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January 3, 201910:03pmUpdatedJanuary 3, 2019 10:03pm

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Hedge funds are thrilled to see 2018 in their rear-view mirrors.

As year-end returns for high-profile activist hedgies like Dan Loeb, David Einhorn and Bill Ackman trickle in, early fears about hedge fund returns getting clipped are being realized.

Its been a tough year for active managers, Don Steinbrugge, chief executive of hedge fund consultancy Agecroft Partners, told The Post.

The average hedge fund was down 6.7 percent in 2018, according to Hedge Fund Research data. Losses accelerated in the latter portion of the yearas the S&P 500 plunged 9.2 percent in December.

The S&P 500 for the year was down 6.2 percent in 2018.

While some equity-focused funds were able to end the year in the green such as the 2.4 percent gain at $2.7 billion fund Brahman Capital many faltered.

The average hedge fund is not very good, Steinbrugge said, referring to 2018 performances.

A case in point is Loebs Third Point, which lost 11 percent in 2018 following a particularly punishing December in which it shed 6 percent, sources confirmed to The Post afterThe Wall Street Journal first reportedthe news.

The fund, coming off an impressive 2017 with gains of 18 percent, waged ahighly publicized proxy fight against Campbell Soupin the latter of half of the year. While the fund was successful in getting two of its nominees on the board, the soup makers stock has fallen as it works to shed assets.

Its not a very good environment overall for activist funds, said Steinbrugge. Youre seeing money coming out.

But as bad as things were for Loeb, fellow sometimes-activist investor Einhorn of Greenlight Capital fared far worse.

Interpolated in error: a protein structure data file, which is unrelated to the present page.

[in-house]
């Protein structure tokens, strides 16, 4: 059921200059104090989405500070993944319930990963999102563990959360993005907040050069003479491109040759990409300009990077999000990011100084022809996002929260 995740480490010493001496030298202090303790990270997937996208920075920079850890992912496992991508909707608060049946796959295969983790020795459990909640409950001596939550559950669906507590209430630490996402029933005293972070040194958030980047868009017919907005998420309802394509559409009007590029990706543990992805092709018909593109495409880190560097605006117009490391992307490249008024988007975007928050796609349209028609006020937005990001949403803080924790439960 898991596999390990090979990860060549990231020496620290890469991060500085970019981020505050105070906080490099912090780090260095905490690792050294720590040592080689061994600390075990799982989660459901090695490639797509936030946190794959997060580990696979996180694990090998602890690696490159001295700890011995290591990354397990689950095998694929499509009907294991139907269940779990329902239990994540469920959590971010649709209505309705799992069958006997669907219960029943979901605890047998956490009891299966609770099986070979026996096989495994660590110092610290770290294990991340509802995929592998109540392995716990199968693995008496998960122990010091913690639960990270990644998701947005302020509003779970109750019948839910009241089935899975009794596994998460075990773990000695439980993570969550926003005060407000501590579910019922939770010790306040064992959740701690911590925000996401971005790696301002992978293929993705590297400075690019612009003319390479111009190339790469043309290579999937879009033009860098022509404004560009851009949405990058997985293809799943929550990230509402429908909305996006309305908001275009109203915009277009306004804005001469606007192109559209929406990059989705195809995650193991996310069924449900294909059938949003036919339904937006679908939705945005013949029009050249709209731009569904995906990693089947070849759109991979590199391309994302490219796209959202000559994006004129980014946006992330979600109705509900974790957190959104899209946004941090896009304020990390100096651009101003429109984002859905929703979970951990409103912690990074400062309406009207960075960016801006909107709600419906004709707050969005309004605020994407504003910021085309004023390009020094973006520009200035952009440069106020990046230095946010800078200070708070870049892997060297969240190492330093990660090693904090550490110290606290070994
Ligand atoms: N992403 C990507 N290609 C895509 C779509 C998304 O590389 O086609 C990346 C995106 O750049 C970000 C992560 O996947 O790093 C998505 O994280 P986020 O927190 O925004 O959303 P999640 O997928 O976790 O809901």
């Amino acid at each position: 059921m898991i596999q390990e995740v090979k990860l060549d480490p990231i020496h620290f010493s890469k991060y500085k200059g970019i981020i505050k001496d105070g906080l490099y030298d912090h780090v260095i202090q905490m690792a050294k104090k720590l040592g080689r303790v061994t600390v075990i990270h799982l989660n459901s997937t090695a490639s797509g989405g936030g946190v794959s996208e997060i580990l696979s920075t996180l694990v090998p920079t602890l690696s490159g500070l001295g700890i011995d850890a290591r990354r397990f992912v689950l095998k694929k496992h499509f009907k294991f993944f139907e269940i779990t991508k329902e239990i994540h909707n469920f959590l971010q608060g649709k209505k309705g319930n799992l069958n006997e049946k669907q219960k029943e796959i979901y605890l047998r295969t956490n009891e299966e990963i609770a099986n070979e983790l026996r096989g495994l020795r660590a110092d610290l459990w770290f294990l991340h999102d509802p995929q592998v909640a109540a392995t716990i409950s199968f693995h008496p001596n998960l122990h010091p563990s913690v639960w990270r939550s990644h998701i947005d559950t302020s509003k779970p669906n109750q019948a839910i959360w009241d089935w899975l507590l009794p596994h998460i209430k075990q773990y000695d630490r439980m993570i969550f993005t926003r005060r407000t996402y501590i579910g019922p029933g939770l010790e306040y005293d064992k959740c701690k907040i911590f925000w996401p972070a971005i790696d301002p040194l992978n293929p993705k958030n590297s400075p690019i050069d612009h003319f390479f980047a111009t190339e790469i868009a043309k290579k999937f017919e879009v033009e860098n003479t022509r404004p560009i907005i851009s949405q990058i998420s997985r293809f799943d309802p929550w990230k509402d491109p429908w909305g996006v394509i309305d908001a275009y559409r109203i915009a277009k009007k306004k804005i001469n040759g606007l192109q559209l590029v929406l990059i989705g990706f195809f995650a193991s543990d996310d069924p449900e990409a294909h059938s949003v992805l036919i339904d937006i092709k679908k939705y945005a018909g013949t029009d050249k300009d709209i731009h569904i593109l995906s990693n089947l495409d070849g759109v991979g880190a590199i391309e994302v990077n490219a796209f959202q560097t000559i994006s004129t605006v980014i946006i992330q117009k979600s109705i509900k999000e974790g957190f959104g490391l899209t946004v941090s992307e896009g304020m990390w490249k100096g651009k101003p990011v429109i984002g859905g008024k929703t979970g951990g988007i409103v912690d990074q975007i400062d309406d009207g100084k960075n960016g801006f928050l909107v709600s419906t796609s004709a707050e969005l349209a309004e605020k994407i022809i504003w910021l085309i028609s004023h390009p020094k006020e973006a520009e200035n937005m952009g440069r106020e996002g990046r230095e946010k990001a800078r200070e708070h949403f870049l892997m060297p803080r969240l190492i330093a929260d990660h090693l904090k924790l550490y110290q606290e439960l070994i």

Greenlight plunged 34 percent in 2018, thanks to ill-timed long and short bets. Last month it was ranked as the third-worst performing hedge fund, according to HSBCs weekly ranking of hedge funds.

It was the worst-ever loss in the funds 22-year history, eclipsing its 20 percent drop in 2015.

The fund has had a tough go in recent years as it has placed short bets on former Wall Street darlings such as Tesla, Netflix and Amazon.

While each of those names has had a tumultuous end to 2018, it was not enough to stanch the flow of red at Greenlight.

And there is likely no one more frustrated with 2018 than Ackman.

Following three consecutive years of losses and redemptions, Ackmans Pershing Square was up nearly 17 percent in September, only to end the year down 0.7 percent amid the broader fourth-quarter carnage. One of the firms funds eked out a narrow 1.8 percent gain, a source told The Post.

But while returns were relatively flat, the fund now manages $6.8 billion, down from a peak of nearly $20 billion in 2015.

Ackman had positioned 2018 as a turnaround year, ditching the firms money-losing $1 billion short bet against Herbalife, streamlining operations, and keeping a lower profile by favoring quieter momentum plays versus loud activist battles.

Representatives from the hedge funds declined to comment.

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